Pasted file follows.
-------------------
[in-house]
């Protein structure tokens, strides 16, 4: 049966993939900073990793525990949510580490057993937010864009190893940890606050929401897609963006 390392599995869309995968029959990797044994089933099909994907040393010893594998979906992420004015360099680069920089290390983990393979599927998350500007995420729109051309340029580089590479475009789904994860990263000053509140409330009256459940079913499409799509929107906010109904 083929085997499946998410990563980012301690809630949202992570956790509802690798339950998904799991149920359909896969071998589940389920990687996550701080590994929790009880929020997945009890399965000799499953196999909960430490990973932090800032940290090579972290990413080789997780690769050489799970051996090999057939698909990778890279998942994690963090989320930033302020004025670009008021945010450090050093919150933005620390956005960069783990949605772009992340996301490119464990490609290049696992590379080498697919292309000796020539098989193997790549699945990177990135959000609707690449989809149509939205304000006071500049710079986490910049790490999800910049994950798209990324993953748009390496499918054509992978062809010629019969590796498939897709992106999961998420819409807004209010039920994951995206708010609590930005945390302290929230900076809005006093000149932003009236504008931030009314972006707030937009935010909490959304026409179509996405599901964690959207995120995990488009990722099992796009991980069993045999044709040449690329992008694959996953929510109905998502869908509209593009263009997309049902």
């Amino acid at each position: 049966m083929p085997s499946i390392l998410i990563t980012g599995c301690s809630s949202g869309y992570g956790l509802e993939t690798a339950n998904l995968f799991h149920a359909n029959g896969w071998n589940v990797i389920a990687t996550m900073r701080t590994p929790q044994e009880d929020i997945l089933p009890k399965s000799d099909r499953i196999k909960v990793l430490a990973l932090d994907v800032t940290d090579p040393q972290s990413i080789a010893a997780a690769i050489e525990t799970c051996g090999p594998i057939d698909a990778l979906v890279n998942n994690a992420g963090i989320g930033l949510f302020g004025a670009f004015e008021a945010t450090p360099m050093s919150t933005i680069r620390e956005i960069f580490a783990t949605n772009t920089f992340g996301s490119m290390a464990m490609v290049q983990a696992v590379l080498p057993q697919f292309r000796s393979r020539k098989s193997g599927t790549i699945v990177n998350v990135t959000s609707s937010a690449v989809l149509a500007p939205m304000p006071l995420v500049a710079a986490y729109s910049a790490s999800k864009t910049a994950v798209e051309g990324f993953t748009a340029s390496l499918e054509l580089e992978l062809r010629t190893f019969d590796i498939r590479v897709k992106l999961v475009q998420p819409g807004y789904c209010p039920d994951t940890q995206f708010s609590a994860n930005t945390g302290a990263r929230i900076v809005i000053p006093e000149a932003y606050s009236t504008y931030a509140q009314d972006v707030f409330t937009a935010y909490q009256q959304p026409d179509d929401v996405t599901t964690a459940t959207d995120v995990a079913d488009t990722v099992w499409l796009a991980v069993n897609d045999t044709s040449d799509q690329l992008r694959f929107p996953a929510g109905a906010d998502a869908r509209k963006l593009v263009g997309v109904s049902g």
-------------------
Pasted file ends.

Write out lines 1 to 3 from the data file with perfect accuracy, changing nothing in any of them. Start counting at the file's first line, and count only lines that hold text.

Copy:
[in-house]
């Protein structure tokens, strides 16, 4: 049966993939900073990793525990949510580490057993937010864009190893940890606050929401897609963006 390392599995869309995968029959990797044994089933099909994907040393010893594998979906992420004015360099680069920089290390983990393979599927998350500007995420729109051309340029580089590479475009789904994860990263000053509140409330009256459940079913499409799509929107906010109904 083929085997499946998410990563980012301690809630949202992570956790509802690798339950998904799991149920359909896969071998589940389920990687996550701080590994929790009880929020997945009890399965000799499953196999909960430490990973932090800032940290090579972290990413080789997780690769050489799970051996090999057939698909990778890279998942994690963090989320930033302020004025670009008021945010450090050093919150933005620390956005960069783990949605772009992340996301490119464990490609290049696992590379080498697919292309000796020539098989193997790549699945990177990135959000609707690449989809149509939205304000006071500049710079986490910049790490999800910049994950798209990324993953748009390496499918054509992978062809010629019969590796498939897709992106999961998420819409807004209010039920994951995206708010609590930005945390302290929230900076809005006093000149932003009236504008931030009314972006707030937009935010909490959304026409179509996405599901964690959207995120995990488009990722099992796009991980069993045999044709040449690329992008694959996953929510109905998502869908509209593009263009997309049902």
């Amino acid at each position: 049966m083929p085997s499946i390392l998410i990563t980012g599995c301690s809630s949202g869309y992570g956790l509802e993939t690798a339950n998904l995968f799991h149920a359909n029959g896969w071998n589940v990797i389920a990687t996550m900073r701080t590994p929790q044994e009880d929020i997945l089933p009890k399965s000799d099909r499953i196999k909960v990793l430490a990973l932090d994907v800032t940290d090579p040393q972290s990413i080789a010893a997780a690769i050489e525990t799970c051996g090999p594998i057939d698909a990778l979906v890279n998942n994690a992420g963090i989320g930033l949510f302020g004025a670009f004015e008021a945010t450090p360099m050093s919150t933005i680069r620390e956005i960069f580490a783990t949605n772009t920089f992340g996301s490119m290390a464990m490609v290049q983990a696992v590379l080498p057993q697919f292309r000796s393979r020539k098989s193997g599927t790549i699945v990177n998350v990135t959000s609707s937010a690449v989809l149509a500007p939205m304000p006071l995420v500049a710079a986490y729109s910049a790490s999800k864009t910049a994950v798209e051309g990324f993953t748009a340029s390496l499918e054509l580089e992978l062809r010629t190893f019969d590796i498939r590479v897709k992106l999961v475009q998420p819409g807004y789904c209010p039920d994951t940890q995206f708010s609590a994860n930005t945390g302290a990263r929230i900076v809005i000053p006093e000149a932003y606050s009236t504008y931030a509140q009314d972006v707030f409330t937009a935010y909490q009256q959304p026409d179509d929401v996405t599901t964690a459940t959207d995120v995990a079913d488009t990722v099992w499409l796009a991980v069993n897609d045999t044709s040449d799509q690329l992008r694959f929107p996953a929510g109905a906010d998502a869908r509209k963006l593009v263009g997309v109904s049902g």